Posted on Leave a comment

Learning To Run Big Engines

I am very excited, eager, and willing to share a story.  Wifey and I are very much in love and have an amazing energy that is palpable to us both.  As we met and were falling in love, we realized we were each raised in dysfunctional family systems. I am not blaming or finger pointing, all families are dysfunctional. We want to build a family that brakes the cycles of this dysfunction.  These patterns of behavior have been formed over decades, we were excited and terrified at our attempt to end them.  If we could arm our children with just one more healthy tool than we were given, we decided it was worth the pain and effort. When you throw the old family playbook out the window and start living with a new instruction manual, life and relationships can be confusing and painful.  Especially given the heavy baggage we each brought with us on this journey, all carry on in an oversized roller bag that doesn’t fit in the overhead compartment.  Often the pain of that baggage feels just as real as it did 20, 30, and 40 years ago.  Knowing how to sort these implicit memories is paramount.  We quickly realized we needed to learn to handle this pain ourselves rather than expect another person to fix it for us. Given the characteristics of people who have grown up in alcoholic households, how do you acknowledge the other person’s pain without wanting to fix it?  It is an ever-evolving skill that needs to be practiced and adjusted and honed.  It takes vigilance.

    Wifey and I have learned we both have what we have come to call “big engines.” Our big engines are different – mine is loud and demands attention and breaks down without warning.  Wifey’s hums along, taking the curves unchecked but safely, risk is still an allure for both of us, we will push the limits of our engines.  Sometimes the check engine light comes on in wifey’s Ferrari.  Whether she takes the car to the mechanic or not is up to her.  The longer you let the check engine light go, the greater chance you will have a very expensive repair to pay for…. I think you get the point.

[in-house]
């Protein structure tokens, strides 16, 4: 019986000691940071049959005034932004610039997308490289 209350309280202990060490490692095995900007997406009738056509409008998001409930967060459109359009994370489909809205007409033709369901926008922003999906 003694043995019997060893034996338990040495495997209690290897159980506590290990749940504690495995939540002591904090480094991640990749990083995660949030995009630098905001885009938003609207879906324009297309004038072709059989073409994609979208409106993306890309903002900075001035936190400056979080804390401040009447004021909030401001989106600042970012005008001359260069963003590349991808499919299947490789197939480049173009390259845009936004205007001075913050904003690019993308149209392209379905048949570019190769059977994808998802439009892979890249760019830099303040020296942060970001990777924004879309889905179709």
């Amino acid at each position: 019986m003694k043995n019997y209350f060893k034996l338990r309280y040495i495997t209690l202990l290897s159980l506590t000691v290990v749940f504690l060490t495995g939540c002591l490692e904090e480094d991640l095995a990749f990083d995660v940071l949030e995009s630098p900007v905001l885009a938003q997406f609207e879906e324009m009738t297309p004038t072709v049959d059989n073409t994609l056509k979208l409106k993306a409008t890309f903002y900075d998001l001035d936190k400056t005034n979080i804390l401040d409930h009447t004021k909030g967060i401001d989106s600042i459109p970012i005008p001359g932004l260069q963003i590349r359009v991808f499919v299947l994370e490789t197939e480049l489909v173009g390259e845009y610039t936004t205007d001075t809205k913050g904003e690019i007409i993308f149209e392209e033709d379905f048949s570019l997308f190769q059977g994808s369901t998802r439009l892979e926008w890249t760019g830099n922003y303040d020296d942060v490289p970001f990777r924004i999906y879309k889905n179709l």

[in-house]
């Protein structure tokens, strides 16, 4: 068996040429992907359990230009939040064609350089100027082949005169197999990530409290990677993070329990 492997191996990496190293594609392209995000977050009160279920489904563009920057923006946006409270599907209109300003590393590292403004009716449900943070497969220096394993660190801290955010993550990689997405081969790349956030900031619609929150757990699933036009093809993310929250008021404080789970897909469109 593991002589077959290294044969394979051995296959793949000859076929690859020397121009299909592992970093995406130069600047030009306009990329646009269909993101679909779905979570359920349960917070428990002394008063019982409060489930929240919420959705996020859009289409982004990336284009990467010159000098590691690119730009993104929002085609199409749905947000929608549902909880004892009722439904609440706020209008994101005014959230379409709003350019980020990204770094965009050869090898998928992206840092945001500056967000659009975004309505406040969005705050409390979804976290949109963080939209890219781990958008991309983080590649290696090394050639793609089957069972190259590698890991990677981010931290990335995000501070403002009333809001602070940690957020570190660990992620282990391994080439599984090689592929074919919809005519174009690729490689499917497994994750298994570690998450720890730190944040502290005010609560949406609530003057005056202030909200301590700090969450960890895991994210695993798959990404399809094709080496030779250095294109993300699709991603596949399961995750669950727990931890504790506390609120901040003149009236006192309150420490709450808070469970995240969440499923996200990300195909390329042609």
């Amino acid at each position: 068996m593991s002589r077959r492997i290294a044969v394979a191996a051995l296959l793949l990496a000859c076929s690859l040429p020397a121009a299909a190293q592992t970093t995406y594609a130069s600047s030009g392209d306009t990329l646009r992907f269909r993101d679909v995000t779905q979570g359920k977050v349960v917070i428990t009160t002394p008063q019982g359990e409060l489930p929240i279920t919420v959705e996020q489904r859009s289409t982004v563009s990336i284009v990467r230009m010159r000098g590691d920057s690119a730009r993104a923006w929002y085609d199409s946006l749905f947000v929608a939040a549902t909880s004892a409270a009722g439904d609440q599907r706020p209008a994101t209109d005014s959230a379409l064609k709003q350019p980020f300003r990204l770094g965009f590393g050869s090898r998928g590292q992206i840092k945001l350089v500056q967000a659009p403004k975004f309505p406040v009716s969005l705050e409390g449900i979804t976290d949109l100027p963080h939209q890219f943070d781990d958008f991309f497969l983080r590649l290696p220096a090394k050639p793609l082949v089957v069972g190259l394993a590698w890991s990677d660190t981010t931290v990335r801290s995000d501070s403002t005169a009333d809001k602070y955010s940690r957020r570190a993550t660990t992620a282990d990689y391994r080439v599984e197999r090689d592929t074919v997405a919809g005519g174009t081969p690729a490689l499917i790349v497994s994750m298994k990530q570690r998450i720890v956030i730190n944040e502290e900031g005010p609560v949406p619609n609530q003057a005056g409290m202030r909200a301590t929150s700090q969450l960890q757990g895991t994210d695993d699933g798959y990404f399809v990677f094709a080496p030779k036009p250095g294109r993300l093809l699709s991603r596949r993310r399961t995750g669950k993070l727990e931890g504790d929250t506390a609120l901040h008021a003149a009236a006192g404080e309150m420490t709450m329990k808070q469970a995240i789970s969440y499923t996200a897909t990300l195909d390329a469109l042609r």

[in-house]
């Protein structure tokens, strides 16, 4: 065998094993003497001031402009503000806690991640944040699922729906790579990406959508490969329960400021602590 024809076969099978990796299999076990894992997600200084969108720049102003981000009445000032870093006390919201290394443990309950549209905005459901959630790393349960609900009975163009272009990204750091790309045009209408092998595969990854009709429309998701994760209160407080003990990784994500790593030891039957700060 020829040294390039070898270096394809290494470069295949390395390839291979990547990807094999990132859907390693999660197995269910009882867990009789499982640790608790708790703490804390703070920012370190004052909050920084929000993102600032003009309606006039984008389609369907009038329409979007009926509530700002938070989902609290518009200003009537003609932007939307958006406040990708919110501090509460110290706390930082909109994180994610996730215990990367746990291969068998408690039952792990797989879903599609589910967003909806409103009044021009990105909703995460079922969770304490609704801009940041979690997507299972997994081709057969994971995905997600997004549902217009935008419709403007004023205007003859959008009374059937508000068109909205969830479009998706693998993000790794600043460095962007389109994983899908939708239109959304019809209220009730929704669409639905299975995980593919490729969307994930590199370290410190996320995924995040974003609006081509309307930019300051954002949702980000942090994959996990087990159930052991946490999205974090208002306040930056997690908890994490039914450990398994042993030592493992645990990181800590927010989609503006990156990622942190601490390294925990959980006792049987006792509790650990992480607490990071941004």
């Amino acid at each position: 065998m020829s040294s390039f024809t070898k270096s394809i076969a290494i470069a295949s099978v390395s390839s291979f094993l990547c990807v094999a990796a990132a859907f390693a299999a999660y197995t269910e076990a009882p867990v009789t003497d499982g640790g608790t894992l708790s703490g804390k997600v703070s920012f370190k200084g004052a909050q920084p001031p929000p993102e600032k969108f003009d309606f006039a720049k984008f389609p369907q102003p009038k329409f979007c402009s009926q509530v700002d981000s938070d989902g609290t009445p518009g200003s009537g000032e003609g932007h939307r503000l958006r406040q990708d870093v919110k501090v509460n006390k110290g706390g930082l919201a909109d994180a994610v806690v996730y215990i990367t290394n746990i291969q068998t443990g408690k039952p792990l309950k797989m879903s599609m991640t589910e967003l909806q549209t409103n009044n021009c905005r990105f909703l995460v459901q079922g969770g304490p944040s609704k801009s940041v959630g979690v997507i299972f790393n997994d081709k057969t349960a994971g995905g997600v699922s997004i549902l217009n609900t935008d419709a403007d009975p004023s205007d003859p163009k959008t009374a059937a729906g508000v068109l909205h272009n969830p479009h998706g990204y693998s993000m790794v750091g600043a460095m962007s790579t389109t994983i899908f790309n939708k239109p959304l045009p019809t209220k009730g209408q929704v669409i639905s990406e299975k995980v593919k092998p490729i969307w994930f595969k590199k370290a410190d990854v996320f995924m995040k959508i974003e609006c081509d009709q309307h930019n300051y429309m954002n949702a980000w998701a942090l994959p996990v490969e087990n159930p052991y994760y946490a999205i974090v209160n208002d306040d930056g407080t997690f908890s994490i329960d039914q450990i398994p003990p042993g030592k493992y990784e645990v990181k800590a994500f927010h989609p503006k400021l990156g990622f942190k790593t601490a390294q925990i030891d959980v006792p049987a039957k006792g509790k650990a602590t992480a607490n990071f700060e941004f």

Now, when seen from a distance and with proper perspective, my family has a great opportunity to heal open wounds. 

The cycle in my family usually goes like this: wifey reaches a breaking point with physical or emotional health and claims there’s no way this can ever get better and announces, I’m leaving.”  She flees. This never surprises me. I’ve known she prefers the flight response since early on in our relationship. Wifey has an extreme reaction to any kind of overload of fear ad runs.  This is how and who she is and I love her for it.  It’s the right kind of crazy.  It is her sloppines in the execution of getting better that lets me know, as her partner, that she is indeed trying to “get better” and change the playbook for our family going forward.  She knows no other way.  We both know that will require us to take on a fair amount of emotional pain and mistake making.  We have no idea what we are doing but know the desire, willingness and intent are all there in order that we can change the course of our family narrative.  This is truly her and I love her unconditionally.